We have shown that anterior IM6 when transplanted into the posterior IM8 (transplantation 5) did not express kidney genes. However, when this tissue was transplanted into prospective posterior IM of PS6 (transplantation 6), after reaching a location posterior to the sixth somite axial border, it changed its original fate and expressed kidney genes (Fig. 6). Cultures of the same tissue clearly showed that alone, without surrounding tissues, anterior IM6 did not express kidney markers. The findings suggest that the environment of the prospective posterior IM of PS6 is capable of changing the competence of cells in the anterior nonkidney IM and reprogram this tissue to respond to kidney-inductive signals. The ability of certain locations in the PS and in Hensen's node to reprogram other locations of the streak and the node, respectively, has already been demonstrated in several studies (Selleck and Stern,1992; Garcia-Martinez and Schoenwolf,1992; Garcia-Martinez et al.,1997; James and Schultheiss,2003). However, it is still too early to speculate on the molecular mechanisms in which such activity occurs and the meaning of the ability to dominate other specified tissues.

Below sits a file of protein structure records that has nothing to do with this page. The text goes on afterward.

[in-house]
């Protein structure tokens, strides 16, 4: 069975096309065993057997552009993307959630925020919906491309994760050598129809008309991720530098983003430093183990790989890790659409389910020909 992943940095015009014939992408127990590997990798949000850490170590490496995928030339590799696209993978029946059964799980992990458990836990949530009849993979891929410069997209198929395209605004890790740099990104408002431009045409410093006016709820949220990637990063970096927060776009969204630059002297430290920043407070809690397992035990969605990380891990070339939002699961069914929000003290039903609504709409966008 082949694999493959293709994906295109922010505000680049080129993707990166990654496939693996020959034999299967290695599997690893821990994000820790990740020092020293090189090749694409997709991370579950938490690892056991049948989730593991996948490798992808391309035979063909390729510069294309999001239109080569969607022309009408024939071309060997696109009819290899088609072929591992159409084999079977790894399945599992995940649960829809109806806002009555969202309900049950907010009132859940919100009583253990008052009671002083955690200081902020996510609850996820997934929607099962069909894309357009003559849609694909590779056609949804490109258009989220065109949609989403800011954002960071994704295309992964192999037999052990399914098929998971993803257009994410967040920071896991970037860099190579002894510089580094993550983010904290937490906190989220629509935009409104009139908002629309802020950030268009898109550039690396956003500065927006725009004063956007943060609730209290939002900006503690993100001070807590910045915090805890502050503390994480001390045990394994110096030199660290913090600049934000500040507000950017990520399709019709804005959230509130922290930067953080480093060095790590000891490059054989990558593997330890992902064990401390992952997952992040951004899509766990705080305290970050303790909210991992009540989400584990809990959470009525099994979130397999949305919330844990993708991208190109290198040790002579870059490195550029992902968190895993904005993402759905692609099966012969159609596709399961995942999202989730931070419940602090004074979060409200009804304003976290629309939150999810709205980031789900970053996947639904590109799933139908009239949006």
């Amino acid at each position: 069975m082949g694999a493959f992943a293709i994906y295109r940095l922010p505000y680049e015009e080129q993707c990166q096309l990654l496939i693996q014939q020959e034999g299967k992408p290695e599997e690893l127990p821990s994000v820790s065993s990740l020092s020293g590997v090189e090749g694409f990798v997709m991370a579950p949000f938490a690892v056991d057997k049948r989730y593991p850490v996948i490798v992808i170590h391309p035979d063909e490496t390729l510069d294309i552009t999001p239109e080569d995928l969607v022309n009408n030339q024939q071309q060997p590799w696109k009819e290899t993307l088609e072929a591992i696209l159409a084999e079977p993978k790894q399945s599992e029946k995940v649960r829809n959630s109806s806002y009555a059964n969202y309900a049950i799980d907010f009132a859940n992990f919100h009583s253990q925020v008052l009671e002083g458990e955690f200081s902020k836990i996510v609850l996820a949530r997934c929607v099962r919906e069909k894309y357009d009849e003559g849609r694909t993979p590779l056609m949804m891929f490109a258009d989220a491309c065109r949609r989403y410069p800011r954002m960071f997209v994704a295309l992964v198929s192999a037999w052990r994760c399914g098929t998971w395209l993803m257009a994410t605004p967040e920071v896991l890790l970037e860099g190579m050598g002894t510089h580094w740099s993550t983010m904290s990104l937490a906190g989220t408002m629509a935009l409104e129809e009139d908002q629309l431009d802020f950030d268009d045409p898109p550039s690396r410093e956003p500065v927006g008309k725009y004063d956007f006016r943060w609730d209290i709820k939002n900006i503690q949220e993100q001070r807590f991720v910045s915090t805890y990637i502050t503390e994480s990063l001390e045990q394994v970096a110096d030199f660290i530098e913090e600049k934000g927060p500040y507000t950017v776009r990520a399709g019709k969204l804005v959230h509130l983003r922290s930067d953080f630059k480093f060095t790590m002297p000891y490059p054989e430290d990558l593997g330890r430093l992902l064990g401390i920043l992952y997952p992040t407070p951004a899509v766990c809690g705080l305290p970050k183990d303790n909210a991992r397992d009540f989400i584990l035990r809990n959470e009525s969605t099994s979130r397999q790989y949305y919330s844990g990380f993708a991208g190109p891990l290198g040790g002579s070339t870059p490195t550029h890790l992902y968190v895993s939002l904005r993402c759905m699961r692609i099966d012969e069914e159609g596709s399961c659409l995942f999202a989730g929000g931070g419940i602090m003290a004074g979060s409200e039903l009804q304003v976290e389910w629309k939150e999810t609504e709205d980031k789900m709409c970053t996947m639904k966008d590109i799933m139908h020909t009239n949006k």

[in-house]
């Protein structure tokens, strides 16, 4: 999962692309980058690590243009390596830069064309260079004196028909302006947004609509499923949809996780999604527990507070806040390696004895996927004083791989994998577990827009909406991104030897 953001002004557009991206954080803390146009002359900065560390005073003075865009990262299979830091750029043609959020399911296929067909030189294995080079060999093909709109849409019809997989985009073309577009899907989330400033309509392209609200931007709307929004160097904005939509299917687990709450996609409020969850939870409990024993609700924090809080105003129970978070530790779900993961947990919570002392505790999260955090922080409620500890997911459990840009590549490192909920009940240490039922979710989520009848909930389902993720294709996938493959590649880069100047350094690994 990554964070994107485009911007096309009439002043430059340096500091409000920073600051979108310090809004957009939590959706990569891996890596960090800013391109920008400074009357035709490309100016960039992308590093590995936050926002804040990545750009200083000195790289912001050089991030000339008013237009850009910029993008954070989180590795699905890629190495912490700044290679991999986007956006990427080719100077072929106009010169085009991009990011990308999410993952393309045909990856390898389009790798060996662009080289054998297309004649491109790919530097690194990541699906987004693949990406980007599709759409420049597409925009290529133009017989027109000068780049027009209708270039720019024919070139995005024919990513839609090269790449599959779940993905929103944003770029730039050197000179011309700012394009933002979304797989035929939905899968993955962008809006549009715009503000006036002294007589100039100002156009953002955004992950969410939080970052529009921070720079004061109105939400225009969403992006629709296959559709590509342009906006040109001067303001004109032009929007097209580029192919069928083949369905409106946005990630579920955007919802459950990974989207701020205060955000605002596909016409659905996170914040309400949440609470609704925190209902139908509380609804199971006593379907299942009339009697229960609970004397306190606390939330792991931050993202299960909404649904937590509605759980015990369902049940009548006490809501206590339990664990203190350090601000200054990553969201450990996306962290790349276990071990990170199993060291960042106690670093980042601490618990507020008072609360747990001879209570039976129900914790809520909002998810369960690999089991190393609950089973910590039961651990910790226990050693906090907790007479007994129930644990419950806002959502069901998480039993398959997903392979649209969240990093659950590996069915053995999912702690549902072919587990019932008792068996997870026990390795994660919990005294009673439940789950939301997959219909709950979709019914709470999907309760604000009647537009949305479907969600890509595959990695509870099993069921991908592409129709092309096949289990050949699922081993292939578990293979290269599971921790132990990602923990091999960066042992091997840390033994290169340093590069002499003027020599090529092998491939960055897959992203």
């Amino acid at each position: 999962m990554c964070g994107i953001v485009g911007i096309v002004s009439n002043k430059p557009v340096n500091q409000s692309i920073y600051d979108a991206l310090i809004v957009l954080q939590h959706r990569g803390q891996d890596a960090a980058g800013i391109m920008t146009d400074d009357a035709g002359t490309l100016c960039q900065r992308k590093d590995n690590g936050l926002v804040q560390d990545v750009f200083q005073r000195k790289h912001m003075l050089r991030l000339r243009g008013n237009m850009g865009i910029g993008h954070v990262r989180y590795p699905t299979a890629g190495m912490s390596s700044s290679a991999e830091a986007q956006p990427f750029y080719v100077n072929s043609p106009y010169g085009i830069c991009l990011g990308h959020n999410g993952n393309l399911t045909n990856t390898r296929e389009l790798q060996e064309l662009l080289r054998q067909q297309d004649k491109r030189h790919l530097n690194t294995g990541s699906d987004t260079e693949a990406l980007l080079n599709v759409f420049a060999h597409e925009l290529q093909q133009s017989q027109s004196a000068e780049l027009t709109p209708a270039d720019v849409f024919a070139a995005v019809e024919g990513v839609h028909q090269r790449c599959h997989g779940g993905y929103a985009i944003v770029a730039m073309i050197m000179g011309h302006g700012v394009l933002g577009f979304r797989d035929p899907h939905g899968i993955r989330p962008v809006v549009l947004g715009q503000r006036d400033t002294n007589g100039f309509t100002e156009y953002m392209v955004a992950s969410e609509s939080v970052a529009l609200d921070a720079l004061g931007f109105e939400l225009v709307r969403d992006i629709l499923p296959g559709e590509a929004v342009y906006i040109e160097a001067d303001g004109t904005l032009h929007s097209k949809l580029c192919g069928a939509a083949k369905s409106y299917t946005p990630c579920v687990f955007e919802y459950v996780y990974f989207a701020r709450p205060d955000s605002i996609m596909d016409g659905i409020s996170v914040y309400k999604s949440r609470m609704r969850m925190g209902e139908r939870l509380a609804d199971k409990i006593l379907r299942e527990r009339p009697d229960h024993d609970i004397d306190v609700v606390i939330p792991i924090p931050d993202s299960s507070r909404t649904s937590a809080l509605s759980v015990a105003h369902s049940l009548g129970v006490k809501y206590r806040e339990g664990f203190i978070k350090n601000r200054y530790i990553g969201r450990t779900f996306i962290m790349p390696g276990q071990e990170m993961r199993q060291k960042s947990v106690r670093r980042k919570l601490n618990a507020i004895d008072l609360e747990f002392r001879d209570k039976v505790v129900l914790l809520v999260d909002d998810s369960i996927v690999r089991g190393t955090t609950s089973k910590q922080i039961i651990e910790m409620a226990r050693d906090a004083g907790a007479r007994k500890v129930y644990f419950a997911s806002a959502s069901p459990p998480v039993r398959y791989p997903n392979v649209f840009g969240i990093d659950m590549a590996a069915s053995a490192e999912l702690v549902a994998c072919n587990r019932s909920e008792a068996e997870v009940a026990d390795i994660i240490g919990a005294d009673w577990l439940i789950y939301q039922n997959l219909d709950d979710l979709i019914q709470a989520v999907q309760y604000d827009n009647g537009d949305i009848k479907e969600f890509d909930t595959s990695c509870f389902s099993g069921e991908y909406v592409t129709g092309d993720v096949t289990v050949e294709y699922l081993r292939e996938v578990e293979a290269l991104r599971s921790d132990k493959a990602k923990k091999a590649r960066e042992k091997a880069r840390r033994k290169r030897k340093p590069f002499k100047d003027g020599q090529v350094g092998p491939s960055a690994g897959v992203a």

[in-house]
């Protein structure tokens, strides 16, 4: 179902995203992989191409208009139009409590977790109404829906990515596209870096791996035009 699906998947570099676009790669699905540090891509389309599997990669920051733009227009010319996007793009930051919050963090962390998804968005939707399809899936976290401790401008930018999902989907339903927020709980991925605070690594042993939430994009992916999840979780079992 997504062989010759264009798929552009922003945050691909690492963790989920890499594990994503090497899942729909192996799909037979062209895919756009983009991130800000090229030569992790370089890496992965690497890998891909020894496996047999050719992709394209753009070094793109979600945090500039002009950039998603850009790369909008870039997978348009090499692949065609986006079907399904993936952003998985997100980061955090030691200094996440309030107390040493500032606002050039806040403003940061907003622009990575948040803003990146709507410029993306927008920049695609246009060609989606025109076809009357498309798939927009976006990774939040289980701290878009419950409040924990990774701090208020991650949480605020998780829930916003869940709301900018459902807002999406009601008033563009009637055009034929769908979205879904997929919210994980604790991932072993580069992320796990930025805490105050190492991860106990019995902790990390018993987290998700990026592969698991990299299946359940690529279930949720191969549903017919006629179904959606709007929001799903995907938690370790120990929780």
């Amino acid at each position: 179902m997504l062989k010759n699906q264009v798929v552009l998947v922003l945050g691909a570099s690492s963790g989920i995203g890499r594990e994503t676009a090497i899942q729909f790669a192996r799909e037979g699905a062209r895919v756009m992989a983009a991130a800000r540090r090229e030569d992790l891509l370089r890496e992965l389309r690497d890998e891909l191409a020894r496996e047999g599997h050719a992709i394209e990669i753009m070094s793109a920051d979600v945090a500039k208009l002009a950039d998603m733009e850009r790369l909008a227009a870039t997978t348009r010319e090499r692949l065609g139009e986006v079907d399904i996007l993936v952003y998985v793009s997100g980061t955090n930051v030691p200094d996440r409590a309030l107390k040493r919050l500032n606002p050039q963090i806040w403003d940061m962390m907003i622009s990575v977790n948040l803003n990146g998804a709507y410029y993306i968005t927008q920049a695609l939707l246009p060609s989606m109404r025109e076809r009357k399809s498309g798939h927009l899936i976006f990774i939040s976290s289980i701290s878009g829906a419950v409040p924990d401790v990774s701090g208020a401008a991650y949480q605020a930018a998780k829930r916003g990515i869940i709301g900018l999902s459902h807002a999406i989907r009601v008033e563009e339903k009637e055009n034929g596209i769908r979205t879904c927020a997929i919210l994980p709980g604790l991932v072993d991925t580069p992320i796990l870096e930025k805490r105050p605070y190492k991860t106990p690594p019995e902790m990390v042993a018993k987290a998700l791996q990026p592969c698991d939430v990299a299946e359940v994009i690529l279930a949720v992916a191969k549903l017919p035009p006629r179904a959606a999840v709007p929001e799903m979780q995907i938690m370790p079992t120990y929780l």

Cells That Migrate Through Prospective Anterior IM of PS3–4 Lose Their Competence to Respond to Kidney-Inducing Signals